Bucida is a widely used tree in South Florida. It is claimed to be native to the upper Florida Keys, but that is disputed. Commonly known as the “Black Olive” this member of the Combretaceae family does not produce edible olives, only small, hard, seed capsules. Florida Black Olive makes a wonderful and very large shade tree.
Common Name: Florida “Black Olive” Tree, Oxhorn Bucida, Gregory wood
Botanical Name: Bucida buceras
Plant Type: Evergreen tree
Origin: West Indies
Zones: 10B – 11
Height: 40 to 50′, 35 to 50′ wide
Rate of Growth: Slow
Salt Tolerance: High
Soil Requirements: Does best in rich, moist, well-drained soil — although can be grown in almost any type soil.
Water Requirements: Drought tolerant
Nutritional Requirements: Balanced liquid fertilizer monthly
Light Requirements: Full sun
Form: Very dense, full, oval to rounded crown with age. Sometimes the top of the crown will flatten with age, and the tree grows horizontally.
Leaves: To 4″ long, dark bluish-green, oblanceolate; obovate shaped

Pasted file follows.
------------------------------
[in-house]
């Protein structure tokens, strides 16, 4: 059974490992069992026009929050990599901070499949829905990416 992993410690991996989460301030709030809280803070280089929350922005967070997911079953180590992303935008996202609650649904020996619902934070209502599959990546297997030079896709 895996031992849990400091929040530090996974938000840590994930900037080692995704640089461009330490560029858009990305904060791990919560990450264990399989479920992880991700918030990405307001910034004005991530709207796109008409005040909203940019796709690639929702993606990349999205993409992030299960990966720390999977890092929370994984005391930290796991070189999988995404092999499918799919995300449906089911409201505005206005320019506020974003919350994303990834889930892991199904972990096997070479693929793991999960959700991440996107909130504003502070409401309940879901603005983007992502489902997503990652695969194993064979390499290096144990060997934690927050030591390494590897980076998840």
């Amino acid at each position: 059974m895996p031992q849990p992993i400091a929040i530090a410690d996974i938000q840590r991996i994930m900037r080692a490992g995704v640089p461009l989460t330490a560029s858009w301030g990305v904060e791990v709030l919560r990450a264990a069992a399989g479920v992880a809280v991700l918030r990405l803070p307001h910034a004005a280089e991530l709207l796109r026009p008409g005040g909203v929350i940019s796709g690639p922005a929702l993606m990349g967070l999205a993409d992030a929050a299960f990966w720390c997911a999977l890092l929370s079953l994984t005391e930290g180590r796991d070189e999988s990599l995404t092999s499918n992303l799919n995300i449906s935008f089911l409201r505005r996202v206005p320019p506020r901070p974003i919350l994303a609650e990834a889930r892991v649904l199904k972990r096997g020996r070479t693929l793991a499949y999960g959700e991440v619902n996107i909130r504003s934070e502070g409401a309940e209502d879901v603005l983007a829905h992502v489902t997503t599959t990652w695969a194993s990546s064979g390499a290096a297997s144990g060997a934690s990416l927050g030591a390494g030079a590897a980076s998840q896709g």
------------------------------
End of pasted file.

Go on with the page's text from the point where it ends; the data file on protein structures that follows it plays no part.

Flowers: Small, yellow, odd smelling when in bloom — very attractive to bees, produced in four-inch-long spikes during spring and summer
Fruits: Black, hard seed capsules
Pests or diseases: Occasionally bothered by sooty mold and bark borer.
Uses: Attractive to birds for nesting and cover, shade and specimen tree — give plenty of room to grow. Does well in sea-side locations, heavy branches very wind tolerant.
Bad Habits: Messy — drops leaves, spent blooms and seed capsules which stain sidewalks, cars or anything else they drop on — roots uplift sidewalks and pavements.
Cost: $ — Very reasonable
Propagation: Difficult from Seed, layering is more successful